Waters: More mayors should follow Baker on pot issue

The call for legalization—or at least decriminalization—of marijuana in B.C. is getting louder.

The call for legalization—or at least decriminalization—of marijuana in B.C. is getting louder.

Recently eight B.C. mayors—including James Baker of Lake Country, Robert Sawatzky of Vernon, Chris Pieper of Armstrong, Howie Cyr of Enderby, John Ranns of Metchosin on Vancouver Island, Darrell Mussamotto of the City of North Vancouver, Burnaby’s Derek Corrigan and Vancouver Mayor Gregor Robertson—released a letter they had all signed calling on Victoria to tax and regulate the drug as a way to stop gang violence in this province and help make communities safer.

They sent the letter to Premier Christy Clark, NDP leader Adrian Dix and B.C. Conservative leader John Cummins.

The mayors’ call comes on the heels of similar demands by four former Vancouver mayors and four former B.C. attorneys-general. The attorneys-general served in both Liberal and NDP governments of the past.

Unlike some who staunchly hold on to the view that lumps marijuana into the same category as heroin and cocaine and considers it just as worthy of a legal ban, the latest group of mayors to speak out have come to the realization that the pot prohibition is helping feed B.C.’s growing culture of crime.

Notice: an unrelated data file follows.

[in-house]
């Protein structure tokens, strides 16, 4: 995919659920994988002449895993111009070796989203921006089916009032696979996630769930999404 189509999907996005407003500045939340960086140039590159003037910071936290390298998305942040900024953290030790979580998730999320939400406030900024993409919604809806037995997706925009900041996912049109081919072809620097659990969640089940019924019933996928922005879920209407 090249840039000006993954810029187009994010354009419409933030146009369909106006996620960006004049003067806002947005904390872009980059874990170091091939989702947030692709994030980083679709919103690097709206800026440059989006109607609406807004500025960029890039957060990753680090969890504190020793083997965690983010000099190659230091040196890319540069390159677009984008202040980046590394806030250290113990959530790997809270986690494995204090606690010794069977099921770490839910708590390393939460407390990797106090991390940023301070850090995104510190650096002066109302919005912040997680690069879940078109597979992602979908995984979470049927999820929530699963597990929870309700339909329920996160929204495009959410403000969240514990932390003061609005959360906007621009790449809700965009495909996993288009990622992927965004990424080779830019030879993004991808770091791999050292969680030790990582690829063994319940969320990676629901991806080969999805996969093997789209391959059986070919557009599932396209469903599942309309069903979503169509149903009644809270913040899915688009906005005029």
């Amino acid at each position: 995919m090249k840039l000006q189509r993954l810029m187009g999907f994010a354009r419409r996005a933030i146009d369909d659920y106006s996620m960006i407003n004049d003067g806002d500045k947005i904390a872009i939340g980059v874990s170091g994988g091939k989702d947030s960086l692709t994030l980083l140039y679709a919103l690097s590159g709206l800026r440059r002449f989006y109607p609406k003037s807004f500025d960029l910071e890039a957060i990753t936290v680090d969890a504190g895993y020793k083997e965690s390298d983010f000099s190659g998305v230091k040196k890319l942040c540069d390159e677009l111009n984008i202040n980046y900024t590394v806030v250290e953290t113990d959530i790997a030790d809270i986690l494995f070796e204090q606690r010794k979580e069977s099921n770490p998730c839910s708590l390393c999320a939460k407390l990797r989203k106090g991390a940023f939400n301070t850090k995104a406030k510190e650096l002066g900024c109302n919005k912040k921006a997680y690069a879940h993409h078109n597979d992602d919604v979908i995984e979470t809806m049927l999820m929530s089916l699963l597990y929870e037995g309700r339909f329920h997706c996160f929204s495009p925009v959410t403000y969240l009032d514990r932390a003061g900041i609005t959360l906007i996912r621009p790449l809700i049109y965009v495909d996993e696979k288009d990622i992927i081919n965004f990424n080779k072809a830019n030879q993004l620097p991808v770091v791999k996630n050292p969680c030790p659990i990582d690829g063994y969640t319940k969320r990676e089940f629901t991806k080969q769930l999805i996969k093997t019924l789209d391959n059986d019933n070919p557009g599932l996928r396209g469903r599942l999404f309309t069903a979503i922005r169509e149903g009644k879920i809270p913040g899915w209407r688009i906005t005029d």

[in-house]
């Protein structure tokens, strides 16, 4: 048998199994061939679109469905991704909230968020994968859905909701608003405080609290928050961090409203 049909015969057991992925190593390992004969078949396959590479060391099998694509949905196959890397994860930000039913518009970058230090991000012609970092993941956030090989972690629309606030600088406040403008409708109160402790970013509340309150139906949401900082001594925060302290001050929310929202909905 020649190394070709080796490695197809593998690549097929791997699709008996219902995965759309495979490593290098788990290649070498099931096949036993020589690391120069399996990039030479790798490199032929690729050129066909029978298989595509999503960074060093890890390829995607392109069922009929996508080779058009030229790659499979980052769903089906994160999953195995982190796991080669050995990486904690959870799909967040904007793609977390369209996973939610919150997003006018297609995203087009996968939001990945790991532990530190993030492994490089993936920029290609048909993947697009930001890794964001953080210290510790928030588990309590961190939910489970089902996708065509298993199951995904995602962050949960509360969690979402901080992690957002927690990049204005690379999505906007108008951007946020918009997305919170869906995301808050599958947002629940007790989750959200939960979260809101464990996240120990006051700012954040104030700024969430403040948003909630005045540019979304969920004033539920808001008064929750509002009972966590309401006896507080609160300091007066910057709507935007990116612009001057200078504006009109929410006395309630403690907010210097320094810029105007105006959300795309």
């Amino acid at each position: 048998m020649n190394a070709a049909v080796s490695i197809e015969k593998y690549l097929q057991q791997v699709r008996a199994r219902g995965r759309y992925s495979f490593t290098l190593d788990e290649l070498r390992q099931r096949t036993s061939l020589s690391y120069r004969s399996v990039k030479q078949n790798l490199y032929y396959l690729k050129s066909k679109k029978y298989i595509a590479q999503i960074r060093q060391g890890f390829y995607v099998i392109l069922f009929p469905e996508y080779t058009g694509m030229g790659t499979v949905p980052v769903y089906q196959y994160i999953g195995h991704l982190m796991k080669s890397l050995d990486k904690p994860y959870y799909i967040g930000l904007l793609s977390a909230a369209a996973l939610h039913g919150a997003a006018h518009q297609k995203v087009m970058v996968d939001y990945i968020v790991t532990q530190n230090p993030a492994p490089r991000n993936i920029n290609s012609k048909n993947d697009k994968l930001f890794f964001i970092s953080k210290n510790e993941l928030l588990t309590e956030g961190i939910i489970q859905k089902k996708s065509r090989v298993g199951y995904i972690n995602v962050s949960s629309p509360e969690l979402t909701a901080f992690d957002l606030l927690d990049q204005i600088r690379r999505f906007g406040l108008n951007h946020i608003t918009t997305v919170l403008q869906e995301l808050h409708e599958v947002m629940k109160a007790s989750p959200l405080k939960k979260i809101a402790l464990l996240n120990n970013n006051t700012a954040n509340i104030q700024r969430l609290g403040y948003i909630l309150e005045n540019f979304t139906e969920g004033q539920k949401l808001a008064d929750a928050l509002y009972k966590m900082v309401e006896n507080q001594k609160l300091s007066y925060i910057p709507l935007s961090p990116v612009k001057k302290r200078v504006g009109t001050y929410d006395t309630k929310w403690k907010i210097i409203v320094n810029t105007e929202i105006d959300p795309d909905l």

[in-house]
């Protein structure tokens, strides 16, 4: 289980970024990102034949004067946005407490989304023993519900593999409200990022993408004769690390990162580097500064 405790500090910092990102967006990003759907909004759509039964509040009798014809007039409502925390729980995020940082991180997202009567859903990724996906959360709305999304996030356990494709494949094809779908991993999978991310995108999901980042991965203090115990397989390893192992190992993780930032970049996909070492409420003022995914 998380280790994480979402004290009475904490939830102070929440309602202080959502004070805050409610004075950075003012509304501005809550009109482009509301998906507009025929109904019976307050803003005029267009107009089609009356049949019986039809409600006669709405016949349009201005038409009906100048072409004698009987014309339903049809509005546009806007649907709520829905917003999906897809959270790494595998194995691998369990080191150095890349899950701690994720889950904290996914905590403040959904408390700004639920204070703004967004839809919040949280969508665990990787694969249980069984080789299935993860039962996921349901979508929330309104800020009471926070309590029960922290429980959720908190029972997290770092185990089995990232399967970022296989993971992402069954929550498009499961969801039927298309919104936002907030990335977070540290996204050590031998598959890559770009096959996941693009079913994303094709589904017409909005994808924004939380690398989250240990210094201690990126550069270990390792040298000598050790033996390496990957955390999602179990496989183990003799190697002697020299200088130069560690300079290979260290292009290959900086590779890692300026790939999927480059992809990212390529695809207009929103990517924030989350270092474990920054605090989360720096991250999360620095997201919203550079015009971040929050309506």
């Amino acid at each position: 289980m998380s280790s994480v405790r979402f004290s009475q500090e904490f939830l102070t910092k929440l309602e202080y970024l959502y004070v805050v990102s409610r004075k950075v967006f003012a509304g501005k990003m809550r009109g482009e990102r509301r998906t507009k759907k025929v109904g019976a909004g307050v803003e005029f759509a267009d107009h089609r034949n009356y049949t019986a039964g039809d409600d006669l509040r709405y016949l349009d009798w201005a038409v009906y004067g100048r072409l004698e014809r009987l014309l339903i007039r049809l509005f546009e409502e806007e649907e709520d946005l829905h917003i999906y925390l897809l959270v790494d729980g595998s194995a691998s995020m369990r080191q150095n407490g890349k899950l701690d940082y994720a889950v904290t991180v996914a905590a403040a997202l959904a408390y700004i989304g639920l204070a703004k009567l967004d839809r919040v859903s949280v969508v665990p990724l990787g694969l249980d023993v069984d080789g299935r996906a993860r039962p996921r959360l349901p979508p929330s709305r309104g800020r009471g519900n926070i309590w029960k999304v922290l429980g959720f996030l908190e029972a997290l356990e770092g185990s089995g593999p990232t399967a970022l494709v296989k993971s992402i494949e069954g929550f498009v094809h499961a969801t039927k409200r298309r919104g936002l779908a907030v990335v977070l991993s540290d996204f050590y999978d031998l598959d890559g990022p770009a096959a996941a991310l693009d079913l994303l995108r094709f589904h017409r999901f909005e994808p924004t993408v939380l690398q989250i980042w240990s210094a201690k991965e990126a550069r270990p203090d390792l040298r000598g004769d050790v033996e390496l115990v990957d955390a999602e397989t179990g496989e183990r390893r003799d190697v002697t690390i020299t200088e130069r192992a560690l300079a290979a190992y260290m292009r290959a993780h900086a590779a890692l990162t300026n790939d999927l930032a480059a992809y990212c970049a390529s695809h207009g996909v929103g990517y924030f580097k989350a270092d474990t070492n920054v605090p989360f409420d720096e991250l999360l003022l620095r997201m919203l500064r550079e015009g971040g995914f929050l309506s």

In this latest letter, the mayors say the current prohibition has led to large-scale grow ops, increased organized crime, ongoing gang violence and the need for increased police budgets to deal with the problems.

Without saying it directly, they make a strong case that with more marijuana available than ever before, it’s clear the pot portion of the “war on drugs” has been lost.

The mayors say 85 per cent of the province’s marijuana industry is controlled by criminal groups and the total industry is now worth $7 billion per year.

“It is time to tax and strictly regulate marijuana under a public health framework,” wrote the mayors.

The fact the letter was written by four rural area mayors—leaders of smaller B.C. communities—as well as three big city mayors shows that the issue is not just one that affects the Lower Mainland.

With the federal Conservative government making it clear it will not support any relaxation of the current laws concerning marijuana at the national level, any move by the province is likely still a long ways off.

But that does not mean the mayors’ call should go unheeded.

As B.C. municipalities like to say, there is strength in numbers. So, more mayors should join the call.

Here in the Central Okanagan, Kelowna’s, West Kelowna’s and Peachland’s mayors should jump aboard the wagon Baker has helped set in motion.

The Lake County mayor deserves credit for taking a stand on a controversial topic.

Now, do his colleagues in the other Central Okanagan municipalities have the guts to follow suit?

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